Enjoy live music, great wines and a simple cafe menu on the patio at Kaya Vineyards.

A taste of Dahlonega
Penny Sharp, owner of Dahlonega Walking Tours, leads several different tours around town, including Savoring the Square, a food tour that takes visitors to restaurants dotted around the town square. Sharp says the food scene has changed a lot since she moved to Dahlonega 13 years ago. “When I moved here, there was one fine- dining restaurant and a couple of smaller restaurants, but that was about it,” she says. Now, the town has become somewhat of a dining destination for foodies.

Doris and Gion Lee moved to Dahlonega three years ago. “We came here on vacation and fell in love with the town and the setting,” Doris says. “It reminded us of our homes in Bavaria and Switzerland.” The only thing missing was a German restaurant. So they opened one, Bratzeit, and now serve sausages, fondue and other German specialties.

Housed in one of Dahlonega’s oldest buildings, Crimson Moon has a menu of Southern favorites, such as fried green tomatoes with mango salsa and goat cheese.

New Orleans meets Dahlonega at Bourbon Street Grille, a restaurant specializing in Cajun fare, such as blackened red fish served over house-mashed potatoes and topped with fresh grilled asparagus..

Crimson Moon is a popular music-and-food venue where pickers pick, the spirits flow and good diner-style fare is piled high on the plates. Shenanigans is a popular pub in town with Irish fare, while The Picnic Cafe is a much-loved coffee bar that serves three meals a day.

The restaurant at Wolf Mountain Vineyard has a decadent Sunday brunch that’s a celebration of wine and food—a gastronomic adventure not soon to be forgotten with a spread of food that make the taste buds dance. The view is breathtaking, so make reservations for a table on the porch.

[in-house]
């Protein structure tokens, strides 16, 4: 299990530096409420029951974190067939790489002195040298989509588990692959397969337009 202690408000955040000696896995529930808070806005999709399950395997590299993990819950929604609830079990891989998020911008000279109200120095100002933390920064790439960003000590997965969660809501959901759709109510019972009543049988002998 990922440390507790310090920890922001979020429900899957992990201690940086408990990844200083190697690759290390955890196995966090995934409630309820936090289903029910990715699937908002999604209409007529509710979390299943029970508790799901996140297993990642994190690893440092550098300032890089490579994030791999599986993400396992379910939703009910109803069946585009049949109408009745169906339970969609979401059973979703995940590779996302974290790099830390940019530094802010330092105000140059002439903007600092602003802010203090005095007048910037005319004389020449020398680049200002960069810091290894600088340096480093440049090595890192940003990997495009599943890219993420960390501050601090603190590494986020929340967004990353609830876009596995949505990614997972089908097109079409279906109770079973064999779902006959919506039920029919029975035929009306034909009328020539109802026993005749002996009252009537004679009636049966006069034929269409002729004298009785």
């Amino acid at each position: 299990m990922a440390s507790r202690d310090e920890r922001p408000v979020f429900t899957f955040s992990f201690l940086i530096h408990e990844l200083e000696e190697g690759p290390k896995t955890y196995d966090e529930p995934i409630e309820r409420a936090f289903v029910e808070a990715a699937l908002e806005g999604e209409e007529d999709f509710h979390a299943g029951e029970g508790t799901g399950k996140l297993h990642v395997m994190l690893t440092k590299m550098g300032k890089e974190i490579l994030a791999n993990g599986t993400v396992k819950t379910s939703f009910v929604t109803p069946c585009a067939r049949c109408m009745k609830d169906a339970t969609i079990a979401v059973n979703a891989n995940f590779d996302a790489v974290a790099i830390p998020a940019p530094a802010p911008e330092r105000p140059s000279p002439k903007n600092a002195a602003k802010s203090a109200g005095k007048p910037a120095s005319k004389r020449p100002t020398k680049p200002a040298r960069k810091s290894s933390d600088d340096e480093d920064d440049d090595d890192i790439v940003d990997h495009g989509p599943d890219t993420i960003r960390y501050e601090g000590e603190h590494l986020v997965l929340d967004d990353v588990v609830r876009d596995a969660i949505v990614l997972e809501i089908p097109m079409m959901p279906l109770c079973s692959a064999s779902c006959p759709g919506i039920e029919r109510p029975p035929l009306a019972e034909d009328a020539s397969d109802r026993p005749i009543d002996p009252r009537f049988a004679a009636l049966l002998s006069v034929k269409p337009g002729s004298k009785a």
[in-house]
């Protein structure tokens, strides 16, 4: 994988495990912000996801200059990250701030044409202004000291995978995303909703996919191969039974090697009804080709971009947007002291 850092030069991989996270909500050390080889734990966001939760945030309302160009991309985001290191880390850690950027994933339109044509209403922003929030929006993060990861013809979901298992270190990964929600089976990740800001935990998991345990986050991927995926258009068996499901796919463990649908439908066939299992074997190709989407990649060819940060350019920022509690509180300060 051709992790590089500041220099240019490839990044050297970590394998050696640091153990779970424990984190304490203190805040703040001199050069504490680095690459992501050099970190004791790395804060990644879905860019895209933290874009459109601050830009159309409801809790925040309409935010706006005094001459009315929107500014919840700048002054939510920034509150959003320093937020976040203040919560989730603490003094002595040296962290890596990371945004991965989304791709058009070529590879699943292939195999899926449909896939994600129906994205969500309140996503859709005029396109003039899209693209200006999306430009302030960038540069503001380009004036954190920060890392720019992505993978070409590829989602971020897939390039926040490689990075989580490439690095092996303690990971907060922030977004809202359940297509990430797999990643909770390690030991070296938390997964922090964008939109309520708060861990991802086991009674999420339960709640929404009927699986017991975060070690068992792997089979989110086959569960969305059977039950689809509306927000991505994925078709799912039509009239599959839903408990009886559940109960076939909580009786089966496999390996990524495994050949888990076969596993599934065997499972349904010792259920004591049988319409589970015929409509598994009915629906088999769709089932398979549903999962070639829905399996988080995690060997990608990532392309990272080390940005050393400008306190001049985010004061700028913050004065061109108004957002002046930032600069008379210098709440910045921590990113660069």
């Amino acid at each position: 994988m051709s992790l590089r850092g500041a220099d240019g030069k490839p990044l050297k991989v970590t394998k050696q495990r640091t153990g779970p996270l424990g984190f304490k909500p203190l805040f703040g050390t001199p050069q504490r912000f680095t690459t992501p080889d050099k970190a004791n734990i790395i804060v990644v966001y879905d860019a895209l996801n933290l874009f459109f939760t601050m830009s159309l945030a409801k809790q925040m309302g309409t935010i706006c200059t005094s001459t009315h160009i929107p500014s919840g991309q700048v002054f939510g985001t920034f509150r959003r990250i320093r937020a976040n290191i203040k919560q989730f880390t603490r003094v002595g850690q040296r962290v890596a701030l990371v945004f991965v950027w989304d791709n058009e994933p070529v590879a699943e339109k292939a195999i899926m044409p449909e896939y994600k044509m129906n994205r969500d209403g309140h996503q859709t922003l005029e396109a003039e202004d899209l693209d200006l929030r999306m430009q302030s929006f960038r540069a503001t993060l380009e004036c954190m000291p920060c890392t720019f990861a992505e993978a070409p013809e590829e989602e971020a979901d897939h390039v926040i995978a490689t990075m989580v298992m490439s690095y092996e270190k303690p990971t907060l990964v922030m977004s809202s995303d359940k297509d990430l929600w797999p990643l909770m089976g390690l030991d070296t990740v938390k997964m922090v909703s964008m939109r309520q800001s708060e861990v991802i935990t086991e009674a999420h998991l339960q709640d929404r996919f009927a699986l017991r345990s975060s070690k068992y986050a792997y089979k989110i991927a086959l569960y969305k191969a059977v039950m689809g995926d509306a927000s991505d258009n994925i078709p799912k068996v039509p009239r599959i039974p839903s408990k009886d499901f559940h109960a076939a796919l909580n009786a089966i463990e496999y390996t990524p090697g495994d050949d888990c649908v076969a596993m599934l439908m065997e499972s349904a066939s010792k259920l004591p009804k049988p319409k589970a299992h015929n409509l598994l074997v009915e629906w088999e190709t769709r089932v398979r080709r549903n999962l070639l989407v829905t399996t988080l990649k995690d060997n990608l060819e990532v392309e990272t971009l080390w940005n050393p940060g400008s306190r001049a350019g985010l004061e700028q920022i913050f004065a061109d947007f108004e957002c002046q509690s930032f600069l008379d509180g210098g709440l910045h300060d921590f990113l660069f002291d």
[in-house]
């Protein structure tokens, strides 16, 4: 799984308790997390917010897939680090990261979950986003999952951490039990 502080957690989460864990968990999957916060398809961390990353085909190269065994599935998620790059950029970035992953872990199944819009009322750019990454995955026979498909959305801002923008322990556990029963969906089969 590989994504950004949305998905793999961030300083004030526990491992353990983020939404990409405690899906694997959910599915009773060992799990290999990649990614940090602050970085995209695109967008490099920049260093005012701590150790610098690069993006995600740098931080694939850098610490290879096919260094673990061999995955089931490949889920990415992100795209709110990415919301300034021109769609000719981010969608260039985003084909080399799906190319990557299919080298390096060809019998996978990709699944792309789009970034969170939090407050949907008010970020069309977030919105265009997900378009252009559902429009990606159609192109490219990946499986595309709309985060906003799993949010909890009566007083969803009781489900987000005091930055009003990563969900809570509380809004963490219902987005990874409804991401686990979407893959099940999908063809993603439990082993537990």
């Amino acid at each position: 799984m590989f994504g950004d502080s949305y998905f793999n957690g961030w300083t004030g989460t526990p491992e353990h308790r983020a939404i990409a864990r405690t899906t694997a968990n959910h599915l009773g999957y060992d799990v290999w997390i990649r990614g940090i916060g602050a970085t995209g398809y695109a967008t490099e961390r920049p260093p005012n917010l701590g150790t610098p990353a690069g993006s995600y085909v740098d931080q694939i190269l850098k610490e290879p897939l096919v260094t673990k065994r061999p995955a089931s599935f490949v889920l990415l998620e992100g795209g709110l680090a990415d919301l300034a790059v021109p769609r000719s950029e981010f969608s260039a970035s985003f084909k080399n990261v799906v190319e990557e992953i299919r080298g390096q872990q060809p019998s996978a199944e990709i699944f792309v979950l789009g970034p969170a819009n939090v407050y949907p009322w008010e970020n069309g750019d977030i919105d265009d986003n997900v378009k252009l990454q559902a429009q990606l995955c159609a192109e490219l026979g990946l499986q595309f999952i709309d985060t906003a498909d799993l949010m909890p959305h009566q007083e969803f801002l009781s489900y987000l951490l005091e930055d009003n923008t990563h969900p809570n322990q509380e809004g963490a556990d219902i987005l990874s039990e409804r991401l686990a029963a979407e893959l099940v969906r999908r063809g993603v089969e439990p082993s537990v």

Blackened redfish topped with fresh grilled asparagus and served over house-mashed potatoes is one of many Cajun choices on the menu at Bourbon Street Grille.

Or, cross the mountain for dinner at Montaluce Vineyards—an experience of pure romance with gourmet fare and exceptional wines.

If you haven’t visited Dahlonega in a while, things have changed. The town is on the move. “It’s easy to see what this town is going to look like in five years,” says David Zunker, tourism director for the Dahlonega-Lumpkin County Chamber of Commerce.

At day’s end
In spite of the growing number of tourists who visit Dahlonega for its natural beauty, its fun festivals, its gold-rush experience and all else the town has to offer, chain hotels have not inundated the county. Instead, there’s a wonderful choice of charming B&B’s, spa resorts and inns, such as Park Place Inn, located right off the town square. What it lacks in appearance from the outside, it more than makes up for on the interior. The rooms are luxurious, much in keeping with any boutique hotel. Wet bars and baths with waterfall sinks; beds and linens you sink into after a day in the mountains; and espresso made in your room to get you going the next day are all part of the experience.

Other boutique-style choices are The Hall House Hotel and Old Storehouse Inn; the iconic and historic Smith House with 12 rooms up and a recently-discovered gold mine in the ground underneath; the Dahlonega Square Hotel and Villas, a renovated historic home with modern amenities four complete apartment-style “villas”; Mountain Laurel Creek Inn and Spa, in the heart of Dahlonega Plateau wine country; and Long Mountain Lodge, a bed-and-breakfast inn where you can fall asleep to the sounds of a nearby waterfall.

About the Author:

Anne Braly is a frequent contributor to Chattanooga Magazine.